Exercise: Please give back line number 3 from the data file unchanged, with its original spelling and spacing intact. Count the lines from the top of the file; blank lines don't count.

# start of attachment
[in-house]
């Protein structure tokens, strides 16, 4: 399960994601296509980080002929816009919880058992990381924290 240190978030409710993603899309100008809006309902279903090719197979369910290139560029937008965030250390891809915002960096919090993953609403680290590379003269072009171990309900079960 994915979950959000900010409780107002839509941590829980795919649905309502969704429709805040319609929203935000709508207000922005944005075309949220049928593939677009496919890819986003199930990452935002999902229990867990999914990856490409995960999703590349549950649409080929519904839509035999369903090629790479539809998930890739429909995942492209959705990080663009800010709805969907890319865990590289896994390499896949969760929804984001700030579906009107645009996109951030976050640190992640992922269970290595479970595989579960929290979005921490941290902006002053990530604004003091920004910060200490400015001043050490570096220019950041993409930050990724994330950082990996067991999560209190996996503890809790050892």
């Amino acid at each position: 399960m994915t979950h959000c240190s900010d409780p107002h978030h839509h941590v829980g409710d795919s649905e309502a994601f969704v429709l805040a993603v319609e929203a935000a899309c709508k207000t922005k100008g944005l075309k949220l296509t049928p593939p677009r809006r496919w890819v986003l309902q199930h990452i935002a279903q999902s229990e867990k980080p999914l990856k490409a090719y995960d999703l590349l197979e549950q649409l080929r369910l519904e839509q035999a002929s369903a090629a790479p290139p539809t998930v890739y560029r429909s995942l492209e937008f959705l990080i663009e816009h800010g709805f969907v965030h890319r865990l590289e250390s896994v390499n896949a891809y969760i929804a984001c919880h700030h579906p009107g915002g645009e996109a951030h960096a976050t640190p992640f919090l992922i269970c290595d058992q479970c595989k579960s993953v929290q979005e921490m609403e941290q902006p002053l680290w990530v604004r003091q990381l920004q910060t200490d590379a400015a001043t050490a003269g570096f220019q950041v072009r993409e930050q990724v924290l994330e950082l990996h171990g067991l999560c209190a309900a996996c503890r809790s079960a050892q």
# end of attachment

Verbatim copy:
């Amino acid at each position: 399960m994915t979950h959000c240190s900010d409780p107002h978030h839509h941590v829980g409710d795919s649905e309502a994601f969704v429709l805040a993603v319609e929203a935000a899309c709508k207000t922005k100008g944005l075309k949220l296509t049928p593939p677009r809006r496919w890819v986003l309902q199930h990452i935002a279903q999902s229990e867990k980080p999914l990856k490409a090719y995960d999703l590349l197979e549950q649409l080929r369910l519904e839509q035999a002929s369903a090629a790479p290139p539809t998930v890739y560029r429909s995942l492209e937008f959705l990080i663009e816009h800010g709805f969907v965030h890319r865990l590289e250390s896994v390499n896949a891809y969760i929804a984001c919880h700030h579906p009107g915002g645009e996109a951030h960096a976050t640190p992640f919090l992922i269970c290595d058992q479970c595989k579960s993953v929290q979005e921490m609403e941290q902006p002053l680290w990530v604004r003091q990381l920004q910060t200490d590379a400015a001043t050490a003269g570096f220019q950041v072009r993409e930050q990724v924290l994330e950082l990996h171990g067991l999560c209190a309900a996996c503890r809790s079960a050892q």